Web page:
I brought home a souvenier from Rwanda. Well. Maybe. Maybe its a souvenier I’ve been carrying around for who knows how long. At any rate, its official. I had two positive skin tests for tuberuclosis. I would like to state the next sentance in very large letters. I AM NOT CONTAGIOUS. I HAVE NEVER BEEN CONTAGIOUS. I thought about getting a T-shirt that had the same thing but decided a blog post might have the same effect. I have dormant TB and am on nine months of medications. At the end of the nine months I will gratefully be finished and will never again have to think about TB. I’ll also never have to have another TB skin test.
The last several days I’ve had an internal battle with myself. The whiney half of me wants to tell everyone that I think it stinks that I can’t have a whole pile of foods I love for the nine months I’m on the meds. I have learned all about Tyramine and Histamine and liver swelling and high blood pressure. I’ve read and reread the drug information sheet several times. The pitiful half of myself is staring at my coffee pot and wondering if really one cup of coffee will really interact all that much and isn’t cheddar cheese worth a little severe high blood pressure?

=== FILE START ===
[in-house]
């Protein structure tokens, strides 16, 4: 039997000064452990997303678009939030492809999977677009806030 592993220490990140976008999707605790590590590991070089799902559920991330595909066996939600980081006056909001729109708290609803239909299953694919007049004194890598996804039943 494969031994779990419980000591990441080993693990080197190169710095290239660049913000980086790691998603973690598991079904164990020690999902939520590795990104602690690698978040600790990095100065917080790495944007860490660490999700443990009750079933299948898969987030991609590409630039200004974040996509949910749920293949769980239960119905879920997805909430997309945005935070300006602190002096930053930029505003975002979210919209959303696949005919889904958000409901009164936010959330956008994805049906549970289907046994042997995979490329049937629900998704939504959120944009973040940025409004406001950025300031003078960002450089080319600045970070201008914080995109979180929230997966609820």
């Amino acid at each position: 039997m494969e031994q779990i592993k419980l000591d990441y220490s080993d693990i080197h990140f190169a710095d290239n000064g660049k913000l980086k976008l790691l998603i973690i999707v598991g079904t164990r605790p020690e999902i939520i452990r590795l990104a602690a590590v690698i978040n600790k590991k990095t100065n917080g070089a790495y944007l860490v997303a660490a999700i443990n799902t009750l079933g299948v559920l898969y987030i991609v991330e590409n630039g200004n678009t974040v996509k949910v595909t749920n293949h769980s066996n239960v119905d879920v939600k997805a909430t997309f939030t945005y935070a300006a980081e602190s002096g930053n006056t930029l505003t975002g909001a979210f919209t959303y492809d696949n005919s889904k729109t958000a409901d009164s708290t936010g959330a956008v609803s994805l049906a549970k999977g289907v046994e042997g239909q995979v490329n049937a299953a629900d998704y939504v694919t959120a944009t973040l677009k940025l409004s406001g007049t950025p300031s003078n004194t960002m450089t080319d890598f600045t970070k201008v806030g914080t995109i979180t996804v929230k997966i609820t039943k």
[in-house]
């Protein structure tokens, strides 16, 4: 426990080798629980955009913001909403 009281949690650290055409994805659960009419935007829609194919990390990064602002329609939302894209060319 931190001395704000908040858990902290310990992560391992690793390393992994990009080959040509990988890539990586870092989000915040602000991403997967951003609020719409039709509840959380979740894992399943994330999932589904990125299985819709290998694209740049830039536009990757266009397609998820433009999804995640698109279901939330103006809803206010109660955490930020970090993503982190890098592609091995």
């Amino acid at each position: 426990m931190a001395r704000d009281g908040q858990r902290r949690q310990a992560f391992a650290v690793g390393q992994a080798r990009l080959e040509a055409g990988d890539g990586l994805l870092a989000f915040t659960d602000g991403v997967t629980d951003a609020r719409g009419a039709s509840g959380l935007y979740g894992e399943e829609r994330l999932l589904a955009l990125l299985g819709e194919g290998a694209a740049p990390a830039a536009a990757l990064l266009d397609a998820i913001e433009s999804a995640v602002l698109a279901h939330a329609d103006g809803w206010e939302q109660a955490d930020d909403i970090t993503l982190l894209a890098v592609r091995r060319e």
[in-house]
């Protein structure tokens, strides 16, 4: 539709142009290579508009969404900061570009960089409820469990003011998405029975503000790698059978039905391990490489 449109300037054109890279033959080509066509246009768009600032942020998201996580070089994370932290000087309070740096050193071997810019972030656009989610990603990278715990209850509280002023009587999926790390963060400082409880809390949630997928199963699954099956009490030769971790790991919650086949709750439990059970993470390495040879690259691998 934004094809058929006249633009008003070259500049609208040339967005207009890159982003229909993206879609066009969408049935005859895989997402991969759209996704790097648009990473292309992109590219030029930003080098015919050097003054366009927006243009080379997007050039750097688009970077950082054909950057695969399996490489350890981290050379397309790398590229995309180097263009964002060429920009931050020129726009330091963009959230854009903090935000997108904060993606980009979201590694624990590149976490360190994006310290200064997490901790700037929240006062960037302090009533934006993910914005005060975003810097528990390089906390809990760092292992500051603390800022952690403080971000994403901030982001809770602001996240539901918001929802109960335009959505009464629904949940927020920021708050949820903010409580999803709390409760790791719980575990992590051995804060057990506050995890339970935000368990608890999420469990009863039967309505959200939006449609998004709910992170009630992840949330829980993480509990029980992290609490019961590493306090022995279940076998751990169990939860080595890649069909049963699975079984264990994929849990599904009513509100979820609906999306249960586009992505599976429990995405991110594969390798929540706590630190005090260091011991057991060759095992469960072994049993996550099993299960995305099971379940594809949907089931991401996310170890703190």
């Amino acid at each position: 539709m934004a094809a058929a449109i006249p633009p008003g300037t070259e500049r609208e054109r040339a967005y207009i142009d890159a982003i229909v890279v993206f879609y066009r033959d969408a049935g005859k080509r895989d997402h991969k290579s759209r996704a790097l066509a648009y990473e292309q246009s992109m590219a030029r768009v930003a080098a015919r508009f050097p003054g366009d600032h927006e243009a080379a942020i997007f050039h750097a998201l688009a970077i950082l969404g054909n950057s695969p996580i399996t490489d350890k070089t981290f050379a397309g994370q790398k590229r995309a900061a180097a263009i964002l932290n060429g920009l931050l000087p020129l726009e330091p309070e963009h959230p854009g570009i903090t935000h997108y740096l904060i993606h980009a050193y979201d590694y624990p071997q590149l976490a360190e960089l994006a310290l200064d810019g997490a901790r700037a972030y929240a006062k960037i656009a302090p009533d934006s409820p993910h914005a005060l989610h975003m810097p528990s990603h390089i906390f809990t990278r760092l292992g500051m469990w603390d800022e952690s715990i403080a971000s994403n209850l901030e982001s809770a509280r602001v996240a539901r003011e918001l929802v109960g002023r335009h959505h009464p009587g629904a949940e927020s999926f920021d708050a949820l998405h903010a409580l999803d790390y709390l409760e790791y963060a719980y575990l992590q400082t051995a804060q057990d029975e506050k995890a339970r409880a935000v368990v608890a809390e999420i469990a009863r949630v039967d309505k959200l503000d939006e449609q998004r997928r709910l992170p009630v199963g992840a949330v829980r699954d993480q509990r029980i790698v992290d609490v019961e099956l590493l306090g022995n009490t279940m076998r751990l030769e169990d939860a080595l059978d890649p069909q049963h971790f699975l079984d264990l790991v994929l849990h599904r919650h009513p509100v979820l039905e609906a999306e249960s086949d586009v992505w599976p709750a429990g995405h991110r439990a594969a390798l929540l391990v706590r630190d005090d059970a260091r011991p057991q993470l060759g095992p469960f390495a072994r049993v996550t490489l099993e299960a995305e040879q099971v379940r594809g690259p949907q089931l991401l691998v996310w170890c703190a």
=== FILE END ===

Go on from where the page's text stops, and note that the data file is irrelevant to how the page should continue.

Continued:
I had another reminder this morning that gratitude really is the way to go. I had a conversation with someone who had tuberculosis as a child. Not the dormant kind. Okay fine. Keep the chocolate and the coffee. I’m grateful.
A couple of days ago someone who has already traveled this particular path emailed and said something that just made me smile. He said “welcome to the positive side”. Another TB survivor told me its great I’ve converted and welcome aboard. The fact is that once I’m done with the treatment, bring it on baby. This particular body is set to go. I have immunity now to Yellow Fever, Hepatitits A and B, Typhoid, Polio, Tetnus, and a whole pile of other prevoiusly deadly diseases. Doesn’t this make you grateful to live in this century? As a personal protest and committement to myself to try and not whine, I signed up for next year’s Warrier Dash. 3 miles. Lots of mud. This is fabulous. This whole adventure makes me want to get on a plane and go somewhere to help push back on the darkness. Wanna come?